Chapter 3 begins with an exhortation to the Christians to set their hearts and minds on things above rather than on earthly things, to turn one’s heart and mind to heavenly things rather than to earthly things. He says: “Since, then, you have been raised with Christ, set your hearts on things above, where Christ is seated at the right hand of God. Set your minds on things above, not on earthly things.” (1-2) Let us read verses 1-2 together.
In these verses Paul commands the Christians not to dwell on earthly things, but rather to dwell on heavenly things. To make it a point to— to set their hearts and minds on— to pursue and to seek those things that are heavenly by nature. And at the same time to subdue— to let go of— to put aside the things that are earthly or worldly by nature. We will talk a little about his exhortation here to think on things that are heavenly rather than to remain earthbound and fixed on the earthly or worldly things. But before we talk about this, look at the rest of the chapter, mainly the passage we are considering today, that is, up to verse 17. When we read it, we see Paul also explaining and giving examples of what are the things that are earthly and what are the things that are heavenly.
“Since, then, you have been raised with Christ, set your hearts on things above, where Christ is seated at the right hand of God. Set your minds on things above, not on earthly things.” Paul commands the Christian to set his or her heart and mind on things above, where Christ is, and not on earthly things. He commands that the heart and the mind be diverted from the earthly things and set on he heavenly things. The heart and mind encompass the whole man or woman. In other words, the entire being must be diverted from the earthly things and set on the heavenly things. The mind— the intellect— the thought world— the imagination. As well as the heart— the emotion— the feelings— the passion and more. All these things must be set on the heavenly things because that being had died with Christ and had been raised with Christ. And because that being had been changed in his or her inner man to become a child of God. And when we have been changed and given a new life, then that new life can no longer live as it did in its old self, but must now live in its new self as it says A New Life.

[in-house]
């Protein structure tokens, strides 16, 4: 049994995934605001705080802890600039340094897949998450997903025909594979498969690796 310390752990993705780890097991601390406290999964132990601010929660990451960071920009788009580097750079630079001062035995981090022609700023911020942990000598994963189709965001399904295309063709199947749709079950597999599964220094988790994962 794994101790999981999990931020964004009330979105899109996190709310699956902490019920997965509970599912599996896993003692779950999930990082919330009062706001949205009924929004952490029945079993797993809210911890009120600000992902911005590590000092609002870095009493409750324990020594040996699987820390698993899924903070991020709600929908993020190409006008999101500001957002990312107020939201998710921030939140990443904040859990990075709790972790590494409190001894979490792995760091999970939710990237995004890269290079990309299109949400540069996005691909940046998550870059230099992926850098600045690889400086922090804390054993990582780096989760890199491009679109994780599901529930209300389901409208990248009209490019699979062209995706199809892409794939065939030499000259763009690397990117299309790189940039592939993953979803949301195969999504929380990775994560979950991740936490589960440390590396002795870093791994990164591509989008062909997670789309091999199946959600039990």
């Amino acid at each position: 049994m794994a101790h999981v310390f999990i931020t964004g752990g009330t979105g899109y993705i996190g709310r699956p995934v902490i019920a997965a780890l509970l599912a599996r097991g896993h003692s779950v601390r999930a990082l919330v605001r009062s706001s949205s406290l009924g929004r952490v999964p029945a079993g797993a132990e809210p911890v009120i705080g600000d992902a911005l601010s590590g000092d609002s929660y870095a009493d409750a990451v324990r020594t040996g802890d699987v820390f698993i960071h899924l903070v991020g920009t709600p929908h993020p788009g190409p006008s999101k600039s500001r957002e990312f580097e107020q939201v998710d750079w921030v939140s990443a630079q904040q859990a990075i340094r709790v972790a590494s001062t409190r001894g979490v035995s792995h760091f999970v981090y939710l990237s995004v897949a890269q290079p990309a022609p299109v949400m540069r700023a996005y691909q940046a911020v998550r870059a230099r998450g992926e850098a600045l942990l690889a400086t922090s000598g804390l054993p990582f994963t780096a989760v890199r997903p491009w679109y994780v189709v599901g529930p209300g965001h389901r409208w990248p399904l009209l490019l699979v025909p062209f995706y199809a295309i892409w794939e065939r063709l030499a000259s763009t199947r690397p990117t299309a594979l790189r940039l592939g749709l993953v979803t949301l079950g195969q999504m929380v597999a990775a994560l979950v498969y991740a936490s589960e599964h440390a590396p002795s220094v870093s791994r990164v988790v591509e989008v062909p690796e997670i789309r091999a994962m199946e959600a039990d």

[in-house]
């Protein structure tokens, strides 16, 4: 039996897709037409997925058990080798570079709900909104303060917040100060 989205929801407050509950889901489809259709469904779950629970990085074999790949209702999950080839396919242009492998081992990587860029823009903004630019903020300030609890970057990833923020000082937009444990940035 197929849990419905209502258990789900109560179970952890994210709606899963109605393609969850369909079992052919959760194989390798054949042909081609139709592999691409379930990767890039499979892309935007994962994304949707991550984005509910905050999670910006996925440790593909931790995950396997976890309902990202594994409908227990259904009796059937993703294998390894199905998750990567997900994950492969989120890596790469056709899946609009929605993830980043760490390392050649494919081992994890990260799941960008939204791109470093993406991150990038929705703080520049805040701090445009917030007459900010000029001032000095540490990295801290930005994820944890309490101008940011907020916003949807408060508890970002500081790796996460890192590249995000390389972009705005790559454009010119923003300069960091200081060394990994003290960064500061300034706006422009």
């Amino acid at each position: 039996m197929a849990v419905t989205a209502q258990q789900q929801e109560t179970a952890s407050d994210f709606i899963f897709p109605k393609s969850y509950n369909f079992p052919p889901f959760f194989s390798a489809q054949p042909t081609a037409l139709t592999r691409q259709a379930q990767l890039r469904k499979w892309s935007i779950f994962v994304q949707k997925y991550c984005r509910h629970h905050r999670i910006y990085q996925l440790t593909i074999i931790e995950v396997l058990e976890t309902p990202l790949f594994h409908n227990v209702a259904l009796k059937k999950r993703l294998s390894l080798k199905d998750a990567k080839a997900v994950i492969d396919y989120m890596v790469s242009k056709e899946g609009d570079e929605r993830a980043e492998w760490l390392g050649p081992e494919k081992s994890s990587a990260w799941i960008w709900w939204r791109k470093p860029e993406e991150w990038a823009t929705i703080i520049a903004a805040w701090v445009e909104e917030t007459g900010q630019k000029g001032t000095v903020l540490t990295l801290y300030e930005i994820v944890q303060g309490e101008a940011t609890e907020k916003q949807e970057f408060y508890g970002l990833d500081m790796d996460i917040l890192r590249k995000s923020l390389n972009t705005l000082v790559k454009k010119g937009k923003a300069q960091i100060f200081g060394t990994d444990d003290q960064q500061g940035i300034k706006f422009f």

To live a new life— a completely new life in Christ is demanded of the Christian. The reasons are obvious why a man or woman touched by the Gospel must live a new life. In verse 1 Paul tells us: “Since, then, you have been raised with Christ…” In verse 3 he says: “For you died, and your life is now hidden with Christ in God.” And in verse 10 Paul says: “and have put on the new self, which is being renewed in knowledge in the image of its Creator.” The reasons a Christian must live a new life in Christ after receiving the gift of the new life are obvious. We died with Christ. In other words, whatever we were before dying with Christ is history, and is gone, a memory of old, a life that was sinful and offensive to God. No one who had embraced the death of Christ and who had his or her sins washed by the blood of Jesus must continue to live the life he or she lived before being redeemed and forgiven by God. Also we were raised with Christ. In other words, the old self that offended God and was worthy of death had already died and was buried in Christ, and a new opportunity and life had been given to us that we might now live for him. We were raised with him, means that in the old self we were dead, and dying. And if we had died in our sins it would have been the greatest tragedy of all time. For those who die in their sins will rise, but not to Christ. they will rise to a hell and to living in hell forever. But we were raised with Christ is the gift of God to his children, a taste of what would one day come. (verse 4) But until that day comes, we must strive to live a new life— the new life given to us to live while we are still in the flesh. Paul also tells us in verse 10 that we must live a new life because we have put on the new self. What a glorious declaration! That self is not complete the moment it is given to us. It is an infant that needs to be nourished and grown. And the promise is that the new life will most certainly grow and mature in the knowledge of God and in the image of its creator Christ. What a glorious truth is given to us here. We must live the new life, and we must live it for all the good reasons that Paul tells us. And we must live it because it has been prepared for us to live, and to grow into all the Christian which God would have us be.